Internet freedom comes with price

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IT is a couple of months since my birthday.

And it is a good few years since I celebrated one.

Thee comes a time in your life when the passage of years is more likely to bring a pang of regret than an onslaught of celebration.

And I passed that point a good few years back.

But there was a time when I relished the day.

The postman’s visit in particular.

I still remember that thrill at opening cards which had travelled the length of the country to pop through the letter box and wish me a happy birthday.

Today, of course, we are spoilt for the means we have at our disposal to keep in touch.

Facebook, Twitter, email...

I even have a friend who invested in a camera so they could see their grand daughter as they spoke to her.

It is a brave new world and getting braver...or is it?

Actually, I think that with the wonderfully empowering side of new technologies has come a darker side.

And it has unearthed a cowardly face of people.

These are the individuals who feel they can say what they like to who they wish, as long as it is done by email.

A prime example reared its ugly head in the last few days with people commenting on the Ched Evans court case who felt they could say what they wanted.

With no boundaries of decency in sight.

They are not alone.

Just look at almost any public internet forum and you will find people who know nothing of a subject suddenly acting as self-appointed experts, willing and ready to criticise others.

I find it distasteful that people feel they can be as abusive and nasty as they wish when sending an email.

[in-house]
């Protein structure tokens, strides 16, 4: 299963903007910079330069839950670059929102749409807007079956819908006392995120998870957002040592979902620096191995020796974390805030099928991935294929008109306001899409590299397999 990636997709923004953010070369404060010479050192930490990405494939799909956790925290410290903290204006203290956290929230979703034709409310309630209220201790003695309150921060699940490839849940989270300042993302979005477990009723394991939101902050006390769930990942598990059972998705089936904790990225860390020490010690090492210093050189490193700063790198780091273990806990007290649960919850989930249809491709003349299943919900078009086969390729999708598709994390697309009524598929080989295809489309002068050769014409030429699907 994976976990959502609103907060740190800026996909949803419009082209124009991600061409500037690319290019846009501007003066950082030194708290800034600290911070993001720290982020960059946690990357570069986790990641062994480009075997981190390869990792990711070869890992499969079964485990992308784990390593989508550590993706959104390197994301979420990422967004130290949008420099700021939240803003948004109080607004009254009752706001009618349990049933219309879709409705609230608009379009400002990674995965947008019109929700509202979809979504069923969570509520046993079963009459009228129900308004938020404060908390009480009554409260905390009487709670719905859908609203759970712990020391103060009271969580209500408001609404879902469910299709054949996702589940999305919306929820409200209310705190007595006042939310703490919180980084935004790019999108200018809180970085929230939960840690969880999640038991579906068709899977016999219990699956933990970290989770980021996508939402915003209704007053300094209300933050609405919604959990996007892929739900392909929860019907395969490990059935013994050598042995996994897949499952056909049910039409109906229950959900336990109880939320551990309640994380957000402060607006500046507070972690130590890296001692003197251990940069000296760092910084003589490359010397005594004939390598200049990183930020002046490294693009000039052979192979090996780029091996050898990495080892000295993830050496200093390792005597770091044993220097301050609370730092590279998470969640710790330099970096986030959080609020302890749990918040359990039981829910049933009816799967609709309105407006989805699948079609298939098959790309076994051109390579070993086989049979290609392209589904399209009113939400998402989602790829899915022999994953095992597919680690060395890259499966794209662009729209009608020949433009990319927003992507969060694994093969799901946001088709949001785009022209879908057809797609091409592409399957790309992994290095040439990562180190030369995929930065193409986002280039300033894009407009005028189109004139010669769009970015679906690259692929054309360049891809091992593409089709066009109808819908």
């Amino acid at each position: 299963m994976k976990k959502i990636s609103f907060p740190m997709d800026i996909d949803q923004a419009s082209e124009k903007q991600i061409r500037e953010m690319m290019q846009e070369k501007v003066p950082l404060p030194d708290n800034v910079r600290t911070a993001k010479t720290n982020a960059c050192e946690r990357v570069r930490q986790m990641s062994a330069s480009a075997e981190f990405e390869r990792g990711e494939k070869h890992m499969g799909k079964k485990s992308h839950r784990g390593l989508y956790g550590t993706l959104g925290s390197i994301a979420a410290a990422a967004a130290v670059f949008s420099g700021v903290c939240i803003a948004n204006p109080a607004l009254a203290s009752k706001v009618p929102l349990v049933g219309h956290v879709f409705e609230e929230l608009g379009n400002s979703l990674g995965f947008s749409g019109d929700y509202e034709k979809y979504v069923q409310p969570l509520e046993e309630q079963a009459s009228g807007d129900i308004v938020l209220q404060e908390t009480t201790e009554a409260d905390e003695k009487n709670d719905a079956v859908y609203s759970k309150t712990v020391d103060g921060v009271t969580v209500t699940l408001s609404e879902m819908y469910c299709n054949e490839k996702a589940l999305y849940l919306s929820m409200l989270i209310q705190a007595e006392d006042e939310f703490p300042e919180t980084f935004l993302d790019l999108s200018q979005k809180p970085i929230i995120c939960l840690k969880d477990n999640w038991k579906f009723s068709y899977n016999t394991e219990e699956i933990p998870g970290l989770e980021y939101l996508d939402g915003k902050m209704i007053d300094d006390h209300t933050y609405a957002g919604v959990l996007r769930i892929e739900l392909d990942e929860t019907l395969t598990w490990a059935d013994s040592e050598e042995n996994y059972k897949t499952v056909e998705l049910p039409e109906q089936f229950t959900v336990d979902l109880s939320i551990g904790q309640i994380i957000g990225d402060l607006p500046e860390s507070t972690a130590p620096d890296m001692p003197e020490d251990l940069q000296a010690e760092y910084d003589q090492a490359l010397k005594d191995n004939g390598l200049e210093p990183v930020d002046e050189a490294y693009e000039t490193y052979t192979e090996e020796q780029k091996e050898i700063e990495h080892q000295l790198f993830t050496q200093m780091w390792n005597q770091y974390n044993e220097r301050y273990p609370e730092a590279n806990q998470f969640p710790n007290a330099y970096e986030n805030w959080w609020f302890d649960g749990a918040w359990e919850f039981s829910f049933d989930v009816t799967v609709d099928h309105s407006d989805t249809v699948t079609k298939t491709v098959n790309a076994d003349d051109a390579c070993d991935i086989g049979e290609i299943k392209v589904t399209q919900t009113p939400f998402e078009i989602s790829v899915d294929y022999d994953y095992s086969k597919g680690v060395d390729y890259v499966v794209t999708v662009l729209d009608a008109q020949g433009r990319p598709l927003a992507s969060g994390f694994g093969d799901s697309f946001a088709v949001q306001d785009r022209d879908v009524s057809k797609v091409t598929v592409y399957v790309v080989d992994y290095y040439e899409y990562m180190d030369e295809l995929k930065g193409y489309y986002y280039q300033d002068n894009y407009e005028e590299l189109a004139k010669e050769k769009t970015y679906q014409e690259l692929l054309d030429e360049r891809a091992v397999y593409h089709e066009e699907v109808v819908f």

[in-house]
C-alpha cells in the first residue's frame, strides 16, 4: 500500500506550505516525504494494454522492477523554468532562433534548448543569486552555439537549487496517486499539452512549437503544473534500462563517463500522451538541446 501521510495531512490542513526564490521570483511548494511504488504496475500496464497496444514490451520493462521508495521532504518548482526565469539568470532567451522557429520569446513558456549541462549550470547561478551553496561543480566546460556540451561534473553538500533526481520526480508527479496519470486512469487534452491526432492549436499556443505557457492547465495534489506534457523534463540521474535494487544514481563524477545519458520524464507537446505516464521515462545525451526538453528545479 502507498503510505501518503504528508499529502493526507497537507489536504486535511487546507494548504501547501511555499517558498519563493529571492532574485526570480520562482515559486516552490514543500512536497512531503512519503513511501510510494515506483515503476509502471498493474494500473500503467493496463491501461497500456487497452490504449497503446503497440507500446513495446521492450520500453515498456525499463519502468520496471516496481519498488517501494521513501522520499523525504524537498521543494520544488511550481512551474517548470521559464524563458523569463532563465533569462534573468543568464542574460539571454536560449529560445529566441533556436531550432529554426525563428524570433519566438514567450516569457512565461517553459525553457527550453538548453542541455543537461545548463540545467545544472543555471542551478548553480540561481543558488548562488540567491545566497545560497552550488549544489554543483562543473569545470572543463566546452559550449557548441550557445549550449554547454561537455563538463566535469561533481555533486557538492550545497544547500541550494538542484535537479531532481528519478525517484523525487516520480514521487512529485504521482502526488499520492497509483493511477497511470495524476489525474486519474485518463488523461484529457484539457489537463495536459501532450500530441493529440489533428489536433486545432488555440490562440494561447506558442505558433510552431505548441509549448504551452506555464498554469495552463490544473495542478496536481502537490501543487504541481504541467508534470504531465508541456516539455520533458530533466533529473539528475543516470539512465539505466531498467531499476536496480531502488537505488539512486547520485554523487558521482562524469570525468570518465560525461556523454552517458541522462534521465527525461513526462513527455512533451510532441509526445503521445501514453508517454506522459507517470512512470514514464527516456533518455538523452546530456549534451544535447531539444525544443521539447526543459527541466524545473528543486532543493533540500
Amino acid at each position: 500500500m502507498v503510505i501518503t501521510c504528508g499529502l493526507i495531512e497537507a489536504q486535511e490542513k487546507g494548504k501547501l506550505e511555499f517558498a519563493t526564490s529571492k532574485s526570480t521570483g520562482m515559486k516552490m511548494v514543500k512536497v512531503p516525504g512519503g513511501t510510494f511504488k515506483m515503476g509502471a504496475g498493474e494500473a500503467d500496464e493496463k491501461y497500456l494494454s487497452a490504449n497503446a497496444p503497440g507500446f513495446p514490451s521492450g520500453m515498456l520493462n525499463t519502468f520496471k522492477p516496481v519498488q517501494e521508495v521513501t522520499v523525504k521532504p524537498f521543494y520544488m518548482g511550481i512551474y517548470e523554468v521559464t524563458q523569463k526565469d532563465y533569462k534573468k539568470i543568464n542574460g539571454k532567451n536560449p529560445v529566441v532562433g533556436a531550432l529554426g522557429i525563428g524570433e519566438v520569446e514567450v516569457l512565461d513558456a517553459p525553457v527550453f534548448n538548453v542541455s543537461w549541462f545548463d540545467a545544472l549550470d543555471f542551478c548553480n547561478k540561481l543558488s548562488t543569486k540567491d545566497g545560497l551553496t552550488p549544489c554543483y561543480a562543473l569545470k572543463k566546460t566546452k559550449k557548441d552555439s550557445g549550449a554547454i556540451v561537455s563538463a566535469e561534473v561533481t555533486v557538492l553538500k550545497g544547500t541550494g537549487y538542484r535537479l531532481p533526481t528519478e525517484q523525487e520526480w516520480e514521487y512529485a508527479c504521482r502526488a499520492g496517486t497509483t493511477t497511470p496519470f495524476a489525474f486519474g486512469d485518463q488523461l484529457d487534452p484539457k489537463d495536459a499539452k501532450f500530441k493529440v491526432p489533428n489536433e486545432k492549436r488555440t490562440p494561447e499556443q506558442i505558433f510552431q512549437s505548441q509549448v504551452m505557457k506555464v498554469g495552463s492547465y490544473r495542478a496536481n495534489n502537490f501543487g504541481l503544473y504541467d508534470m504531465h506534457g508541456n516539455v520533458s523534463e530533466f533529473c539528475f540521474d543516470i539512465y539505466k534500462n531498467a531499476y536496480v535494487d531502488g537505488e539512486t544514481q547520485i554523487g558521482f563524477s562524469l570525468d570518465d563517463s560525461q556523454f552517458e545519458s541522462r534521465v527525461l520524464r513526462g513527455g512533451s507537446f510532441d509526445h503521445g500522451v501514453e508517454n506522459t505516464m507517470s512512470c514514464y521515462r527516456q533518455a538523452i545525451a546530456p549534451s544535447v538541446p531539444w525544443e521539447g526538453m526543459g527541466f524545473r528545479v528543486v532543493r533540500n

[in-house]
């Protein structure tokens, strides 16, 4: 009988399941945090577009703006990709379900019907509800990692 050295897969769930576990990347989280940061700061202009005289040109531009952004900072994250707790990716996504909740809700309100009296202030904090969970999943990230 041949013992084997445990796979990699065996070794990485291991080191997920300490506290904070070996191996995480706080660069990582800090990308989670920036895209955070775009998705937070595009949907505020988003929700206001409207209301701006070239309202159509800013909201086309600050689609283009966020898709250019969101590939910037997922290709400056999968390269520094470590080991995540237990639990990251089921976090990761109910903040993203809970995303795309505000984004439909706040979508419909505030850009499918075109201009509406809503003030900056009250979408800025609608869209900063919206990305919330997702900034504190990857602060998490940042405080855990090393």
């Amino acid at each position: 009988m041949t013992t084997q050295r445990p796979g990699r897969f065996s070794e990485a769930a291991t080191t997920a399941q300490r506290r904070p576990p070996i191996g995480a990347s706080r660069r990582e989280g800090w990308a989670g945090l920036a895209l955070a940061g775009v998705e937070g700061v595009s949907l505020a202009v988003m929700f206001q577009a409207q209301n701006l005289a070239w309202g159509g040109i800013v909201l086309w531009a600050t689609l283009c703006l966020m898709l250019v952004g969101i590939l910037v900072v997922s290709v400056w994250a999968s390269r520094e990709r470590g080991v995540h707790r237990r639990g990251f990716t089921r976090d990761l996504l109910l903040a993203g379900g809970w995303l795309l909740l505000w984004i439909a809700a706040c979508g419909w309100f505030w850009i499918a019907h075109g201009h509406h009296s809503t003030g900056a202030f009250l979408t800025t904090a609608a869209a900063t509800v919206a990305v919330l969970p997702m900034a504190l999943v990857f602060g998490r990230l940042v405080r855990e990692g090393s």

Mostly because they believe they cannot be traced.

They hide behind the anonymity of the technology which gives them a voice and abuse the privilege it affords to them.

I reckon there couldn’t be anything more despicable.

Or cowardly.

It is rather like the monster some people become when they climb behind a car steering wheel.

They shout, gesture and curse at others (be they pedestrians or fellow motorists) as though they are some kind of low life.

And it is all because they feel protected by a ton of car bodywork which encapsulates them.

We don’t behave like that when walking down the pavement and someone annoys us by dawdling along, or by dashing across our path.

Similarly they would never dream of walking up to someone and giving them a piece of their mind, in the same way they feel is OK when sending an email.

And all I can conclude is that these people are abject cowards; people who live very small lives which need to be enriched some way. And the only way they can come up with is by being rude and abusive - from a distance.

The internet is a wonderful facility.

It allows us to communicate freely and instantly.

But surely this freedom should come with a price.

And that’s easy to evaluate: it’s the cost of simple manners.

By the way, if you want to comment on this, my email is paul.license@thestar.co.uk – but please keep it polite.

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